Ashkenaz Festival got its name from the pieces of Eastern European and Germanic Jewish culture that first made up its programming. In its ninth edition, on until Sept. 3, the biennial festival has more than 80 multidisciplinary acts influenced by all four corners of the world. Since 2006, artistic director Eric Stein has wanted the festival to reflect the global village as well as a changing definition of “Jewish” culture.
What are you trying to do with this year’s festival?
What I’m really trying to accomplish is to draw into focus the diversity, vibrancy and interconnectedness of Jewish communities here and everywhere. Basically, to use the ability of art and culture to bring people together. To surprise, delight, entertain, shock and challenge people and push their expectations and preconceptions, and make them reevaluate what they think Jewish music is … and see Jewish music as a lens through which you can celebrate world culture.
With such diverse programming, how do you keep Ashkenaz’s identity intact?
I think it helps define Ashkenaz’s identity, or rather redefine is a better word. The name Ashkenaz has been problematic for us because it does confine people’s expectations of what we’re about. Hopefully the breadth of the programming will get them to get past the loaded definition that’s in the word Ashkenaz. It’s a concept, it’s a way of life, it’s a sensibility around Jewish art and culture that’s very inclusive and very broad. But I like the name because it still grounds us in our core founding identity, which is Eastern European.
Would you ever just change the name of the festival?
It’s always a heated discussion. There are all sorts of opinions. We try to be all things to all people, and it’s really hard to encapsulate it all with one word.
You’ve said that only half of the Ashkenaz Festival audiences are Jewish, and also that not all of the performers are Jewish. How does that affect the festival’s message?
The fact is that there are many non-Jewish artists that engage with this and treat it as raw material for their own artistic expressions. It just reinforces the idea that Jewish music, art, and culture doesn’t necessarily need to be created by Jewish people. The Lemon Bucket Orkestra is this 14-piece insane band; not one of them is Jewish. And they play a lot of Klezmer music and engage with those artistic traditions.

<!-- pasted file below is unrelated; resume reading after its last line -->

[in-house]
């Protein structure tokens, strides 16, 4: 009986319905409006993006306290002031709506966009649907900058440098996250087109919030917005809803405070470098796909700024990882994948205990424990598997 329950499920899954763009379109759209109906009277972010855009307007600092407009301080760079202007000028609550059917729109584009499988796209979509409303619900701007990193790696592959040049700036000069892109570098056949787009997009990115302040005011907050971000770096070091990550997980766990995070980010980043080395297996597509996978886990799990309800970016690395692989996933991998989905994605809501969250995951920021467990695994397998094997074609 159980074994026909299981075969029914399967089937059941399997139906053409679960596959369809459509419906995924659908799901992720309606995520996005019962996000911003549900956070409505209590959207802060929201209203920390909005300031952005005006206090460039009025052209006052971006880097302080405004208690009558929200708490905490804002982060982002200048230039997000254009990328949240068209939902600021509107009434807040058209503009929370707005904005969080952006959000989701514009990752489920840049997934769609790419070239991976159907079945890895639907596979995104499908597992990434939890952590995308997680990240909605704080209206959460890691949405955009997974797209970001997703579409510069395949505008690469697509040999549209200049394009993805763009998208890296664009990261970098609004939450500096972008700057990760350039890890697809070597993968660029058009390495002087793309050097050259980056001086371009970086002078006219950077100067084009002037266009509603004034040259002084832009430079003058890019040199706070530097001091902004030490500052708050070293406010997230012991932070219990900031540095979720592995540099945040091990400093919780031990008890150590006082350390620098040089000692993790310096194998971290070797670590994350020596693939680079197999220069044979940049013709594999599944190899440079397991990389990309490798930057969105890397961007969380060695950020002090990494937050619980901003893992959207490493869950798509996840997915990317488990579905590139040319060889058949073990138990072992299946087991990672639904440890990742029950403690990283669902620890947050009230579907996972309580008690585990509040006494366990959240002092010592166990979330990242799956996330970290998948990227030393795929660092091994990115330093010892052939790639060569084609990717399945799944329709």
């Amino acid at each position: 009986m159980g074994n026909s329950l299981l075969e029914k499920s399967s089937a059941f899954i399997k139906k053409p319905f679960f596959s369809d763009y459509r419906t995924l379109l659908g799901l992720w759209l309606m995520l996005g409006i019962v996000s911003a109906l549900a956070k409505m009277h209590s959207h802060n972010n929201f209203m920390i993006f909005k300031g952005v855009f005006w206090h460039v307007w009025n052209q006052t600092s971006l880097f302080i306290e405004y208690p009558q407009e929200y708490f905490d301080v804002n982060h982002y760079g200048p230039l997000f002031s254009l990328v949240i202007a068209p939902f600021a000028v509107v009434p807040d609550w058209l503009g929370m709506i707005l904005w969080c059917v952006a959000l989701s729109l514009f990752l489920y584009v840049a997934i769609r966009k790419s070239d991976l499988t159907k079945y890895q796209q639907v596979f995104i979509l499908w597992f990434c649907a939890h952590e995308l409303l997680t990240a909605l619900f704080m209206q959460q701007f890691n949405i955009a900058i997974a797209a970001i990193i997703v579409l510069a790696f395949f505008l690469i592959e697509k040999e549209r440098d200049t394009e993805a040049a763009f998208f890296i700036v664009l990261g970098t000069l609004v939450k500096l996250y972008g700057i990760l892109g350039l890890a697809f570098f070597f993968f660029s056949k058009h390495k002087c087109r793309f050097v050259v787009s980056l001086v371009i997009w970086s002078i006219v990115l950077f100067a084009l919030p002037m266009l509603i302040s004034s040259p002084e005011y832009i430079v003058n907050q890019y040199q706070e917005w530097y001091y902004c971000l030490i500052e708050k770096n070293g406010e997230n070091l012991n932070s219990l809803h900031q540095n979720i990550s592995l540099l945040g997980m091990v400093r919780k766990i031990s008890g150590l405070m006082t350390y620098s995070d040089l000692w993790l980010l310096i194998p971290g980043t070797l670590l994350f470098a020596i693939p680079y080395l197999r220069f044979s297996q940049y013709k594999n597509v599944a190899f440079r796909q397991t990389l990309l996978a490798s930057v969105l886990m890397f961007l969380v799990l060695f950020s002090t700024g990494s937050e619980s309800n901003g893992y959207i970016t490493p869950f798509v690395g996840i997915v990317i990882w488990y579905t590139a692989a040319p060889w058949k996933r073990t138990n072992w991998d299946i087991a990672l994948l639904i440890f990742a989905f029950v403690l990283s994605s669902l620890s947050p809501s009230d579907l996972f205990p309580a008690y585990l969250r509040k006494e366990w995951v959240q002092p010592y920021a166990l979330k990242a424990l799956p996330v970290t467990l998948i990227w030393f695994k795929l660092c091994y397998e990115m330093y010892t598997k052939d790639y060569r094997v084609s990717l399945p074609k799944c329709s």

That’s really typical of the Ashkenazi Jewish cultural experience – it was completely mish-mashed with all the neighbouring people that Jews were living with in Eastern Europe.
Speaking of the Lemon Bucket Orkestra, which is popular in any festival circuit – how are you keeping the festival unique as Jewish music becomes more mainstream?
We’re actually going to be having a panel discussion on Saturday evening about how Jewish music and art is seeping into the general jazz and folk world – and how Jewish music and art curators are handling the crossover factor.
And how does fusion programming fit into that, for you?
It’s my own personal and artistic sensibility to break down those artificial barriers that say that you have to enjoy this kind of music in this context, and others in another kind of context.
What has been the community reaction to your vision for the festival?
I try to keep a thick skin when it comes to the more staunch traditionalists who at times make me feel like some sort of Judas. I’ve betrayed Ashkenaz! I’ve betrayed Yiddish culture! But don’t tell me were not paying homage to our roots and keeping those traditions alive. It’s all there.
This interview has been condensed and edited.
WHAT TO SEE
The Jewish community of eastern Uganda was virtually wiped out by Idi Amin, but Rabbi Gershom Sizomu and JJ Keki are now leading approximately 1,500 Jews in the African country with prayer and music. Their performance at the Ashkenaz Festival will be the Candian debut of this Grammy Award-winning mix of African beats with Hebrew text.
Shye Ben Tzur
The Israeli composer will lead an eight-piece band in a concert of his unique blend of Hebrew poetry and Indian music in its North American premiere.
This band overlays traditional klezmer music with tones from their hometown of Mexico City – including the cha cha and charanga, instruments like the dobo, as well as some electronica, rock, funk and jazz improvisations for extra kick. Klezmerson is the first Mexican act ever to play at the Ashkenaz Festival.
Based in Queens, N.Y., the members of Shashmaqam learned the traditions of the Bukharan Jewish people, influenced by the cultures of surrounding Central Asian and Middle Eastern peoples, from Uzbekistan and Tajikistan. They will also see their Canadian debut.
Founder Ravid Kahalani, born and raised in Yemen, got his early musical education in styles ranging from African-American blues, to classical opera, to Serbian orthodox church music, to electronic music. Now combining these influences with Jewish song and poetry, the Yemen Blues collective is a festival highlight.
For more information visit ashkenazfestival.com.Report Typo/Error
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